When Linus Torvalds first created Linux in 1991, he built it on a 386-powered PC with a floppy drive. Things change. In 2012, Torvalds bid the i386 processor adieu saying, "I'm not sentimental. Good riddance." Now, it's the floppy drive's turn to bid Linux adieu.
Torvalds has declared the floppy drive project "orphaned."
Why? Because floppy drives have become historical relics. No one's using them. Indeed, Jiří Kosina, the Czech Linux kernel developer in charge of the floppy drive driver, said he "no longer has working hardware."
Torvalds continued, "Actual working physical floppy hardware is getting hard to find, and while Willy was able to test this, I think the driver can be considered pretty much dead from an actual hardware standpoint. The hardware that is still sold seems to be mainly USB-based, which doesn't use this legacy driver at all."
That said, Torvalds added, "The old floppy disk controller is still emulated in various VM [Virtual Machine] environments, so the driver isn't going away, but let's see if anybody is interested to step up to maintain it."
I'm not holding my breath that anyone is chomping at the bit to take over this driver.
Interestingly, while the physical floppy drives are now rarer than hen's teeth, their virtual counterparts still exist, and Kosina had to work on the floppy driver long after they disappeared from PCs. That's because it turned out the code was full of race conditions.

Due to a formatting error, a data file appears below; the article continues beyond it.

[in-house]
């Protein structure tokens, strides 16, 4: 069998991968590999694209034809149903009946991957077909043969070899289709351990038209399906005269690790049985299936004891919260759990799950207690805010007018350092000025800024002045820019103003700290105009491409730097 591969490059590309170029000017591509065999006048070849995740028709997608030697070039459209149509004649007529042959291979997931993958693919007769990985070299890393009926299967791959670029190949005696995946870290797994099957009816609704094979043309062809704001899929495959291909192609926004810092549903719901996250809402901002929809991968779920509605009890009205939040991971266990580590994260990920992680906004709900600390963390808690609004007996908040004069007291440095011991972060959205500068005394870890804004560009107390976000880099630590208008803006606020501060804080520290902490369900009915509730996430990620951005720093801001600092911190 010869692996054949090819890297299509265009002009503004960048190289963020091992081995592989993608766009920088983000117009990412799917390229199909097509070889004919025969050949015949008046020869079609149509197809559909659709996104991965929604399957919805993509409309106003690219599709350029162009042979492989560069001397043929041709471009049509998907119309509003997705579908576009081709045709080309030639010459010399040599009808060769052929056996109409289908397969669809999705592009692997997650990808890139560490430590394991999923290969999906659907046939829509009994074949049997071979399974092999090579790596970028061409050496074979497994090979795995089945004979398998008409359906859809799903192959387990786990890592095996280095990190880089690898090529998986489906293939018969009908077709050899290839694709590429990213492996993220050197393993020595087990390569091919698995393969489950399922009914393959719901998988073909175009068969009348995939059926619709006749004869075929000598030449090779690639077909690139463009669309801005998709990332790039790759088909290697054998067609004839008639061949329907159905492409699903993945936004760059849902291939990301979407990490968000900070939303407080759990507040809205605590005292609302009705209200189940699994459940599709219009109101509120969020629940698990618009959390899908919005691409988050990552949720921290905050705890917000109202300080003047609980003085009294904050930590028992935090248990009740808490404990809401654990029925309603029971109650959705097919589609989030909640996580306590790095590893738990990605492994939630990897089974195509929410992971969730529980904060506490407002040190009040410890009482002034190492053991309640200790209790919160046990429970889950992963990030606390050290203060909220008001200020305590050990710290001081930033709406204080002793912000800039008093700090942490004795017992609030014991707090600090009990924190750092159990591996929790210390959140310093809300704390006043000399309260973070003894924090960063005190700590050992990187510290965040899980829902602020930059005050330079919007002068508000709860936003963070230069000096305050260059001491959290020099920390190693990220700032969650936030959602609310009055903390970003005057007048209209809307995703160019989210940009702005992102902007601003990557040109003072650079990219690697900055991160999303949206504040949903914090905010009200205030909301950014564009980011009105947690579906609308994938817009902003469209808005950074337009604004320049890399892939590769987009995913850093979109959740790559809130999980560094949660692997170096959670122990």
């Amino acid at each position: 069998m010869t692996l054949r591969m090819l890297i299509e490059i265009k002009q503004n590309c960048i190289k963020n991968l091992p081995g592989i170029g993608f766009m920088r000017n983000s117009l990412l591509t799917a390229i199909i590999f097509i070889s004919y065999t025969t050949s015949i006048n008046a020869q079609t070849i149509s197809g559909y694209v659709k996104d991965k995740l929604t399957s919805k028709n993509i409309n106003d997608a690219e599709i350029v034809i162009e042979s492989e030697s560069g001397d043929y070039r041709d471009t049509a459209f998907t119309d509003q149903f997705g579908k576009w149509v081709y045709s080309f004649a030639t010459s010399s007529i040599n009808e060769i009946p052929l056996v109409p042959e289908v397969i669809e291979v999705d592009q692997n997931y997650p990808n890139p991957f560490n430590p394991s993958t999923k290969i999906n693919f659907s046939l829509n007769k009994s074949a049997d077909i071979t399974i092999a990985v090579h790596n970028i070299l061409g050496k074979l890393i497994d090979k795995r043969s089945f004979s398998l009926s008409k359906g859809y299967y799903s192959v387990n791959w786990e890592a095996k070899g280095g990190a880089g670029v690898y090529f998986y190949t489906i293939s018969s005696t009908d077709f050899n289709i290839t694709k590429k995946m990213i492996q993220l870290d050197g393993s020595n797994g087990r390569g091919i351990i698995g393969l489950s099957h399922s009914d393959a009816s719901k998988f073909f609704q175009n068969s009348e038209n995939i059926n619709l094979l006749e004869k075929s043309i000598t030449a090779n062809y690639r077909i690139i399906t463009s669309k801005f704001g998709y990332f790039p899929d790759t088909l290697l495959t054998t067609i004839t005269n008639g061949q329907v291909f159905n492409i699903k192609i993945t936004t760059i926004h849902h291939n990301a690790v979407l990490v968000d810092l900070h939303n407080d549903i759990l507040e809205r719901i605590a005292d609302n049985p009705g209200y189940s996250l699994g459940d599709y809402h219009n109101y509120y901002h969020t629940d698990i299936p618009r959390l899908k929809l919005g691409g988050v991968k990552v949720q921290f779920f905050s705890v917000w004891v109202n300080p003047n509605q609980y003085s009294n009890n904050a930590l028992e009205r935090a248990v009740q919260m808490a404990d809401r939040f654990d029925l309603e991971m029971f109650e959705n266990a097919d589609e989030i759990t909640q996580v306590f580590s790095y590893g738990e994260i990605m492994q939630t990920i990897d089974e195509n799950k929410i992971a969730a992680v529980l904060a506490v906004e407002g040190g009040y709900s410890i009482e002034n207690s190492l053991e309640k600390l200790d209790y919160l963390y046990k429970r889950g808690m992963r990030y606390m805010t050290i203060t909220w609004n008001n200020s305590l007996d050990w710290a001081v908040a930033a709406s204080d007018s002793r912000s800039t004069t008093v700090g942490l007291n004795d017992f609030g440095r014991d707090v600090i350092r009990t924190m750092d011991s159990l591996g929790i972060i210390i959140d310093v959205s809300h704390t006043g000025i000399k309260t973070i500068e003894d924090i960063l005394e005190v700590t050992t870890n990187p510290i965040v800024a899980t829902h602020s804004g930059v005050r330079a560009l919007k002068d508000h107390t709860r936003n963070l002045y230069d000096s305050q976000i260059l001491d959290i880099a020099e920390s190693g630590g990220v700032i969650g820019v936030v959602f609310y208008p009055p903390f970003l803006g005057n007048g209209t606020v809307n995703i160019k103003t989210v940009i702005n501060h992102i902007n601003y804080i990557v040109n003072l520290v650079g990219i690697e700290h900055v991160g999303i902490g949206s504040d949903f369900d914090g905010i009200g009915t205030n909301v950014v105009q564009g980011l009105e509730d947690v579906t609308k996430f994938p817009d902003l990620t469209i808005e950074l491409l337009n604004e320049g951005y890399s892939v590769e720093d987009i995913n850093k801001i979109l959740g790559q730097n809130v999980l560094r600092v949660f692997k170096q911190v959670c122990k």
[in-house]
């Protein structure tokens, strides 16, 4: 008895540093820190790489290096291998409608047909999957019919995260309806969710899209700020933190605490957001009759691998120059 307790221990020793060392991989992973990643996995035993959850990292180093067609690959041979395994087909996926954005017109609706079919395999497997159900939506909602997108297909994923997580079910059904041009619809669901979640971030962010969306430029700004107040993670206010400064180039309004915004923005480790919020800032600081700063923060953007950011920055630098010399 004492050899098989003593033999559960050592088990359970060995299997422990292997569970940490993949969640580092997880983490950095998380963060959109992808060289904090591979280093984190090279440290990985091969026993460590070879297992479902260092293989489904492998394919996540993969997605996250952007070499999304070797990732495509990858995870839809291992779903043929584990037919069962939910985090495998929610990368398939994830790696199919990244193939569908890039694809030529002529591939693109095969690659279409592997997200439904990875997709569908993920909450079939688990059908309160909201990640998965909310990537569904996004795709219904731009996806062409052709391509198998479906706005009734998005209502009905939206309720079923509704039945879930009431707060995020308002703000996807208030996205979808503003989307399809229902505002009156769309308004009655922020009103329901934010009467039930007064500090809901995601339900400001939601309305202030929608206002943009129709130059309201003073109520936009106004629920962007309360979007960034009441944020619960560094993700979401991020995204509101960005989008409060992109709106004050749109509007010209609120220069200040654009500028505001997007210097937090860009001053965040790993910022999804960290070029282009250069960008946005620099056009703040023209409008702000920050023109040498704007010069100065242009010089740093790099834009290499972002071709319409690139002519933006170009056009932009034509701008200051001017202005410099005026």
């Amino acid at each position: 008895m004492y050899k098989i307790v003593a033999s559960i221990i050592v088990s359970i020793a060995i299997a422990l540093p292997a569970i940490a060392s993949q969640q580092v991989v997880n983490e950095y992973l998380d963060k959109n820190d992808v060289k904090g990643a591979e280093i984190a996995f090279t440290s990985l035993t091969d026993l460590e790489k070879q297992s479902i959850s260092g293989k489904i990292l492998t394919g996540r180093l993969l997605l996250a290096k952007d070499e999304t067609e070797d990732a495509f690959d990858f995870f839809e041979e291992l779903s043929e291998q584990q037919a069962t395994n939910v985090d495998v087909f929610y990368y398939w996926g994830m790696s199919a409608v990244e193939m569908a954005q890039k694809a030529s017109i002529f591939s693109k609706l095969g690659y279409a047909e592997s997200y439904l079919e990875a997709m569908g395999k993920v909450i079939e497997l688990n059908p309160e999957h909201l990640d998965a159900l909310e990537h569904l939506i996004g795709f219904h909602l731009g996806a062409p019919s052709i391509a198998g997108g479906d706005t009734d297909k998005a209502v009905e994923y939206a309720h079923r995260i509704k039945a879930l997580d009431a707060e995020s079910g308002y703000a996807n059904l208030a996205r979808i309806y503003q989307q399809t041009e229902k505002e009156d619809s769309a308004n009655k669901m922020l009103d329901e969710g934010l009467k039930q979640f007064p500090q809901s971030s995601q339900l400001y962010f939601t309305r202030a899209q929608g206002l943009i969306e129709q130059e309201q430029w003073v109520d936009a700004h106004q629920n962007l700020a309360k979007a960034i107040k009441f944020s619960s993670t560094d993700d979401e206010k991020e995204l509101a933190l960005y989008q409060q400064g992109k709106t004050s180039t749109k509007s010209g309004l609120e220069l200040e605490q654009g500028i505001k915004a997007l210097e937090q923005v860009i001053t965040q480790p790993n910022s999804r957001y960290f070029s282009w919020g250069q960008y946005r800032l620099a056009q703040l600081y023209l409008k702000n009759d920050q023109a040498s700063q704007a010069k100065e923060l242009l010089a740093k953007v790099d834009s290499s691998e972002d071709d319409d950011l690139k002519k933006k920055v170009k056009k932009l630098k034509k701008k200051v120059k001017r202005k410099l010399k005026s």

Kosina said a few years back that the "funny thing is that it always used to be, but no one cared -- the real floppy hardware is just too slow to trigger any of the races in the code. But those who are brave enough to virtualize floppy drive will start hitting all those all of a sudden, as the virtualized floppy device is damn fast. After having fixed this, the driver just landed on my plate. Oh well, that's not the career I have always been dreaming for."
I don't think anyone except the most true-blue old hardware will be dreaming of continuing to support the floppy drive. Floppy disks were a vital part of computing history, but they really are history now.